These steps are designed to help you install your yard, but it is highly recommended that you consult with a landscape contractor before work begins. All Terrain is more than happy to help you along the way with your project from obtaining materials to consulting with the process.
- Measure the total square footage of area you wish to landscape with grass. You will need to order 4 cubic yards of compost per 1,000 sq. ft. of sod. Then, you will need to spread out the compost evenly throughout the proposed soded area and roto-till in the compost to amend the soil.
- Find out how much water is available from your home by turning on the irrigation tap and filling a 5-gallon bucket. Time how long it takes to fill up the bucket, then divide that time by 60 to find out how much water is available per minute. For example: If you filled the 5-gallon bucket in 15 seconds, there are 20 gallons of water available per minute. You’ll want to remember this number; you never want to use the total amount of water you have available on your sprinkler system because during times of high water usage in your home, your sprinklers will not work properly. So only use 2/3 of the total amount per zone. Once you have your water calculated, you can begin laying out your sprinkler system.
- Lay out your sprinkler system; this is the most important part of installing your system. You will need to decide if you are going to use spray heads or rotor heads. Rotor heads are typically utilized in larger areas, while spray heads are better suited for smaller areas. Next, measure the distance from end-to-end of your yard and find a number divisible that is shorter than the distance the type of head will throw. If you set your heads farther apart than they can throw, you will have poor coverage. Make sure to always have double coverage in every area of your yard to insure proper coverage.
- Assign each sprinkler head to a zone. Each type of head uses a different amount of water. Rotor heads have different nozzles that use different amounts of water. Typically, the 2-gallon nozzle is used. For spray heads, a quarter nozzle uses 1 gallon of water, a half nozzle uses 2 gallons, and a full nozzles uses 3 gallons. When assigning zones, make sure not to assign a spray head with a rotor head because these heads have different precipe rates, meaning each needs to run for a different amount of time. Make sure the zones aren’t using more than 2/3 of the water available from your home (calculated in Step 3).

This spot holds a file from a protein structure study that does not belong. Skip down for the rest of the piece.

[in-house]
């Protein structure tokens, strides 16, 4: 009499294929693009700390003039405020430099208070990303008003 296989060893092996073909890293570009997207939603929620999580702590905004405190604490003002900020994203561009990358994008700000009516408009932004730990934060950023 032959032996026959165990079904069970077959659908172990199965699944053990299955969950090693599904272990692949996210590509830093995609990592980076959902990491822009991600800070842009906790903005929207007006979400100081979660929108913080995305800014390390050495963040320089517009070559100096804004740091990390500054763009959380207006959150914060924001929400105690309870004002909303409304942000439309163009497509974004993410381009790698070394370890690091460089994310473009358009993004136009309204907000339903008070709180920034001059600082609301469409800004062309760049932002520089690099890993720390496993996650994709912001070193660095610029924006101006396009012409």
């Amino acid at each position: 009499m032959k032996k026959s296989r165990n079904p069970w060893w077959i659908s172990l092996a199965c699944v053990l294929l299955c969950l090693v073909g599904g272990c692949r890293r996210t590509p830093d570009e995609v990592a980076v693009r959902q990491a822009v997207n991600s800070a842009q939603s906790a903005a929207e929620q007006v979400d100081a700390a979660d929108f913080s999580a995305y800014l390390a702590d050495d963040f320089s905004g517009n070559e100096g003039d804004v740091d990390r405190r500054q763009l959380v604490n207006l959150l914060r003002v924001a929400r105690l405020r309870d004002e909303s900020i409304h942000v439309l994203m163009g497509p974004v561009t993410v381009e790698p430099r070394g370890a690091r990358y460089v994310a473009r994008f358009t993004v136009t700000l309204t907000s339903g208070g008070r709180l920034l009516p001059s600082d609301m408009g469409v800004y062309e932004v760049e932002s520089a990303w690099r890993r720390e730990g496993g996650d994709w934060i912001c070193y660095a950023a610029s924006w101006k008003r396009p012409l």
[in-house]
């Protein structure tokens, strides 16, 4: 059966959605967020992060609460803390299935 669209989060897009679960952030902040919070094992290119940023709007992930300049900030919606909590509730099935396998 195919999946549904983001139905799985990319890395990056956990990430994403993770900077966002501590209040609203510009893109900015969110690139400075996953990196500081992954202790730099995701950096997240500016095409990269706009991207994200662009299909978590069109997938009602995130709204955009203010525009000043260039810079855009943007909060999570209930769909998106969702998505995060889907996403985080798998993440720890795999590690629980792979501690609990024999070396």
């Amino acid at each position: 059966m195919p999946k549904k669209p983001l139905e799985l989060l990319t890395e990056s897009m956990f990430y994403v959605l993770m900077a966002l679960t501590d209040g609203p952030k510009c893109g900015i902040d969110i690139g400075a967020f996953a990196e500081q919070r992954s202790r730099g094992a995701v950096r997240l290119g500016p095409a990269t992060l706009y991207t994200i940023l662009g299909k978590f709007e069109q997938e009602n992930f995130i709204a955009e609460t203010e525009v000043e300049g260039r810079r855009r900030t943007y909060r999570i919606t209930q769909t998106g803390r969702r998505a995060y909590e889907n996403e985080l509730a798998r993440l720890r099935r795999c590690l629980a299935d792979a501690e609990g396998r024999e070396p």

- Once the sprinkler system is installed, you can add edging, that along with any plant material, weed barrier, rock, or mulch.
- Grade out your yard to make sure your yard will have proper drainage and that your sod will lay flat and look uniform throughout. It is best to use a large landscape rake while trying to grade your yard. Also, be sure to remove any rocks or debris from the dirt while raking.
- Now, you are ready to install sod. You should already have the measurement from Step 1, so you can order your sod. When installing sod, make sure to stagger your seams to insure a proper look and functionality of the new sod. It is always best to lay the sod going in the direction of your longest run to limit the amount of cuts to your sod.
- Once your new sod in installed, you will need to set your irrigation controller. New sod does not have very long roots, so it cannot hold very much water. In turn, you will need to water more frequently for less amounts of run time. During the hot months of June, July, and August, you will need to water four times a day for roughly 6 minutes on spray heads and 12 minutes on rotor heads. Spread out your start time throughout the hottest times of the day, roughly 8 a.m., 11 a.m., 2 p.m., and 5 p.m.